- Clarity – The White Paper has to clarify what the government means by levelling up whilst allowing flexibility for locally-targeted action and scope for local leaders to make it their own.
- Scope – New levelling up funding and other funding related to it and local growth strategies, such as the Towns and UK Shared Prosperity funds should extend beyond investing in hard infrastructure projects to social infrastructure and to measures that address inequalities in areas such as health and skills, with support for early intervention measures such as early years programmes and childcare services.
- Partnership – Local leaders have to be given the tools to be able to fully contribute as partners to the levelling up project. Levelling up needs to go hand in hand with a decentralisation of power to local and sub-national governments, based on A New Settlement for Place.
- Transparency – There has to be complete transparency – both in relation to the data and information used for making decisions and the reasons why policy and funding decisions are made.
- Flexibility – Levelling up has to be and be seen to be relevant to local places, reflecting the priorities of and differences between local authorities, their communities and partners.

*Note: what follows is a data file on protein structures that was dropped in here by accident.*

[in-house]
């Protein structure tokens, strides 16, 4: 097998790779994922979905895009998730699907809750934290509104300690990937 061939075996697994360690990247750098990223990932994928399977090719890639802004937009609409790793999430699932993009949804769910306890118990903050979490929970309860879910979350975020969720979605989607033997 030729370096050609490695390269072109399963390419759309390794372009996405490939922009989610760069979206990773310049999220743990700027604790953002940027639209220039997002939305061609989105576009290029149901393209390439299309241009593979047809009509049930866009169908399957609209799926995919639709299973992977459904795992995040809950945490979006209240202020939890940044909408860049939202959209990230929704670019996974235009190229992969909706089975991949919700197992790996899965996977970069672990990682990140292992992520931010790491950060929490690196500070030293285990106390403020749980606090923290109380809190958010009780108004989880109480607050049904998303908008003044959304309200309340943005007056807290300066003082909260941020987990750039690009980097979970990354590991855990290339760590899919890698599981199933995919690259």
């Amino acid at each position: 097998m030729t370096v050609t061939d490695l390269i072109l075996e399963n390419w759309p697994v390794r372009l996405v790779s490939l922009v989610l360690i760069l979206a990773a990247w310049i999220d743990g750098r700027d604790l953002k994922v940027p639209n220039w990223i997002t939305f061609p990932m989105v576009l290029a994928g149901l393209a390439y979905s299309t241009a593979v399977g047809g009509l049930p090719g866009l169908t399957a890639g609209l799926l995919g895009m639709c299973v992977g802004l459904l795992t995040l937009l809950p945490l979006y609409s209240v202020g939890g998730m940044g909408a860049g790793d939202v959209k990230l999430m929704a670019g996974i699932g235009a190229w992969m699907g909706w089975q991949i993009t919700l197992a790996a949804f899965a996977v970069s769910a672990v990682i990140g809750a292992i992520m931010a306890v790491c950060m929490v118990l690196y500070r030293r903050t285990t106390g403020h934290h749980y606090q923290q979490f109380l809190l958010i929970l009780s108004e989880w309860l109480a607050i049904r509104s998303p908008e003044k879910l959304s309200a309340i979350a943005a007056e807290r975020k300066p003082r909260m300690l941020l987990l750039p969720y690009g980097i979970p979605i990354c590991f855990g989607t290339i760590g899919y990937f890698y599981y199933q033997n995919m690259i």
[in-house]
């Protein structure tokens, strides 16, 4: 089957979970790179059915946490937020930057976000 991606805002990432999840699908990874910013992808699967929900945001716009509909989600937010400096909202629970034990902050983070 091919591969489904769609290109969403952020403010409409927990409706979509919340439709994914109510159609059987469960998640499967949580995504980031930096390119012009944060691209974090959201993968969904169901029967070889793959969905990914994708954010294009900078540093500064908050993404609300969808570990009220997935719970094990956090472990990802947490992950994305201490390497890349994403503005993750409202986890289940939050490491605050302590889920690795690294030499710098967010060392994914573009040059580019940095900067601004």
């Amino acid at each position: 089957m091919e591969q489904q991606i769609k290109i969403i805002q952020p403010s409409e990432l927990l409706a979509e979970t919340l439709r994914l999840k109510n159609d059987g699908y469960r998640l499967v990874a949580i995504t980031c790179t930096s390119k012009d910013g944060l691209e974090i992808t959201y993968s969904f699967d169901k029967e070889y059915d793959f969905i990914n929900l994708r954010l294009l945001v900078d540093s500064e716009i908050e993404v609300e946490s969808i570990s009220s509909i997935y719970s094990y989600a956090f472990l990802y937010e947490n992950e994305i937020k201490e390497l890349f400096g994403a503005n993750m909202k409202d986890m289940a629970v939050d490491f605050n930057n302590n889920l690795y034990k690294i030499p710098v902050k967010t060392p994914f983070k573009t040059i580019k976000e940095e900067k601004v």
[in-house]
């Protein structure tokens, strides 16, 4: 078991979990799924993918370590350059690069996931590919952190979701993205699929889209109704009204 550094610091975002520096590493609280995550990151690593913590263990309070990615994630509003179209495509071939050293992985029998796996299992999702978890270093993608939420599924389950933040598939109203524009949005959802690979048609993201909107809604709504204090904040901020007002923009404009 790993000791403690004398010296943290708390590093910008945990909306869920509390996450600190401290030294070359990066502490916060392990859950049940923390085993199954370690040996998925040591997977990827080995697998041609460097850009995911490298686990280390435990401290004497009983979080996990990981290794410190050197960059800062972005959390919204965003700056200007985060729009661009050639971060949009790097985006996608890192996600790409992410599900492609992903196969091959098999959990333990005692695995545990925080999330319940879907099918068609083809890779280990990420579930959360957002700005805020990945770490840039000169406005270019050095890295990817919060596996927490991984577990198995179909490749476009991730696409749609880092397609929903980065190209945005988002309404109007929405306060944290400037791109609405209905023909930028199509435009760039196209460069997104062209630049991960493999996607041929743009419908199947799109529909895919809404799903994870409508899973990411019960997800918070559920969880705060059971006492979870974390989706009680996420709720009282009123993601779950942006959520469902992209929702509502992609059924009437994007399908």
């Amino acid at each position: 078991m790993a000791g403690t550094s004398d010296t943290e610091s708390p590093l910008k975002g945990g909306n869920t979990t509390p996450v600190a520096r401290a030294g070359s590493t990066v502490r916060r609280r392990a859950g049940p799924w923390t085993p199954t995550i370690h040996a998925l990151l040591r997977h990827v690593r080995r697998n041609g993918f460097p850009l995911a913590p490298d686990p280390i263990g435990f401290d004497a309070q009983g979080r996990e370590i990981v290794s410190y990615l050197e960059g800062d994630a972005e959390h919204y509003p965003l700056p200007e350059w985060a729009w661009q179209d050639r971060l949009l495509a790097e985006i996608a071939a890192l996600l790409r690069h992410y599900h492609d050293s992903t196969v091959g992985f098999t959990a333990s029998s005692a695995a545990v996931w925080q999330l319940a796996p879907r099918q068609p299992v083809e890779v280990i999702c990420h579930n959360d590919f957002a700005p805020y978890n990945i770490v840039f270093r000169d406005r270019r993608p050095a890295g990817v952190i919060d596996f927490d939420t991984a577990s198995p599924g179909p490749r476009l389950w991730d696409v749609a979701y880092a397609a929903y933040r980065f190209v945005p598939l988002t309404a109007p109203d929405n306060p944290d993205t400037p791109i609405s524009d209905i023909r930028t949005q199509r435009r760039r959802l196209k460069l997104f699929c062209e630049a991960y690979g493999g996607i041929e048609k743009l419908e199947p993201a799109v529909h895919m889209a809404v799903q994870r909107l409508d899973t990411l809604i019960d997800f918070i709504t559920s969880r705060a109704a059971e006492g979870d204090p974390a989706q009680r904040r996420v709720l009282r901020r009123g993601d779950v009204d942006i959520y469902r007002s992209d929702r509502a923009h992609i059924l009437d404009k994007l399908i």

- Accountability – The levelling up White Paper needs to set out clear objectives and timescales – at national and disaggregated levels so that progress can be scrutinised and outcomes measured including developing metrics for place-based wellbeing policy.
NCVO has focused on the role of charities within the levelling up agenda. They suggest there are three areas where the government can take practical steps to support the third sector:
- Power and decision-making. We want to see decision-making devolved, with more power in the hands of communities and local institutions – not detached from the centre but emboldened by a new partnership settlement.
- Funding and resources. We want to see long-term funding secured through community endowments, boosted philanthropy, and more sustainable local government mechanisms and powers.
- Community, space, and participation. We want the spaces and places in our communities to be hubs for building and harnessing relationships, opportunities, and ideas.
Whatever levelling up is, is it new? It’s hard to tell. Although not entirely clear, we can begin to see elements of previous economic regeneration programmes such as the Urban Programme, which prioritised disadvantaged areas but also offered scope for some citywide activity. And, of course, the EU’s Structural Fund and Investment Funds (ESI Funds, ESIFs) are financial tools set up to implement the regional policy of the European Union which aims to reduce regional disparities in income, wealth and opportunities.
However, what is potentially new about levelling up is the prospect of further devolution, maybe the ability of local government to raise funds at a local level, or to take more decisions about how funding is spent locally.
Levelling Up really is a case of watch this space right now.
Chris Shaw – Think Funding Owner and Director, Embark CSR
 On the level: six principles to underpin the levelling up White Paper, LGIU, October 2021
 The levelling up agenda: developing a vision with charities and volunteers, NCVO, July 2021